[1] The paper hasn’t been brought in
    [2] There is no light on in David’s room.
    What happens after Robin Bain comes back into the house with the paper is anybody’s guess. Does David confront him and march him into the lounge at gunpoint? Is David already in the lounge and does he call out to his father to get his attention.
    The dog started barking at around 7am . That could be when a confrontation took place.
    It has been suggested by a David Bain supporter that Robin Bain had a nosebleed. I havn’t seen any signs of that,but I guess it is possible that David punched his father in the nose,causing it to bleed.
    That could be how Robin’s blood came to be on that towel in the laundry. David used it to stop that nosebleed,and then washed his hands in the same washbasin as he had washed his hands in previously to remove the printers ink,and in so doing left a drop of his father’s blood in that washbasin.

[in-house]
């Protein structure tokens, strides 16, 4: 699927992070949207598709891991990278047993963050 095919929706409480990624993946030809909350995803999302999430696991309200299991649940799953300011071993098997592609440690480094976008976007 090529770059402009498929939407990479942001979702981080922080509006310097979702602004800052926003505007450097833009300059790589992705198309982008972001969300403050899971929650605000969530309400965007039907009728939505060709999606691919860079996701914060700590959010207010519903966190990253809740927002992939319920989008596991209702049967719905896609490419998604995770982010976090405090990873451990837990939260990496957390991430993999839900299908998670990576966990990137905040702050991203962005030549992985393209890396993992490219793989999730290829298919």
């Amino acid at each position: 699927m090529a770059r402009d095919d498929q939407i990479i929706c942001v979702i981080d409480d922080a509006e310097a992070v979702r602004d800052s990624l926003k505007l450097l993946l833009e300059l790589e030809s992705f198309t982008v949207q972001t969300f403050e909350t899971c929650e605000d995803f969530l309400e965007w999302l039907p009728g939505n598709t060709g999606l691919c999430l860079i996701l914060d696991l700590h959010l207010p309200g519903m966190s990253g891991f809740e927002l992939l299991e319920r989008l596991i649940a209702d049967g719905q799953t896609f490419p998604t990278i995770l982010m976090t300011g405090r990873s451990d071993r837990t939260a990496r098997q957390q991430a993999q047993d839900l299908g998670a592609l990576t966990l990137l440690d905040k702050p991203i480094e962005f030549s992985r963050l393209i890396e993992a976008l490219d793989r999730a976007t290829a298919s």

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  159. muggins (2,900 comments) says:

    Looks like David Bain’s supporters have given up trying to find logical answers to my first set of questions, so there would appear to be no point in asking them any more.
    So I guess I will just have to wait for a while until David Bain becomes headline news again. They might have worked out some answers by then,but I won’t be holding my breath.

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  160. Longknives (4,039 comments) says:

    Muggins- I am still waiting for a Bain supporter to answer any of your very pertinent questions.
    I suspect we will be waiting a very long time…..

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  161. Nostalgia-NZ (4,685 comments) says:

    3 Law Lords + 3 QCs (approx 180 – 200 years of law experience) v inane questions from compulsive repeaters and cut and pasters….zzzzzzzzzzzzh. Wake me up when we get to what Mrs Laney said, again and again and again..zzzzzzzzzzzzzh. Or the van door, the main piece of evidence for the vanquished daddy supporters and they heard about it on TV!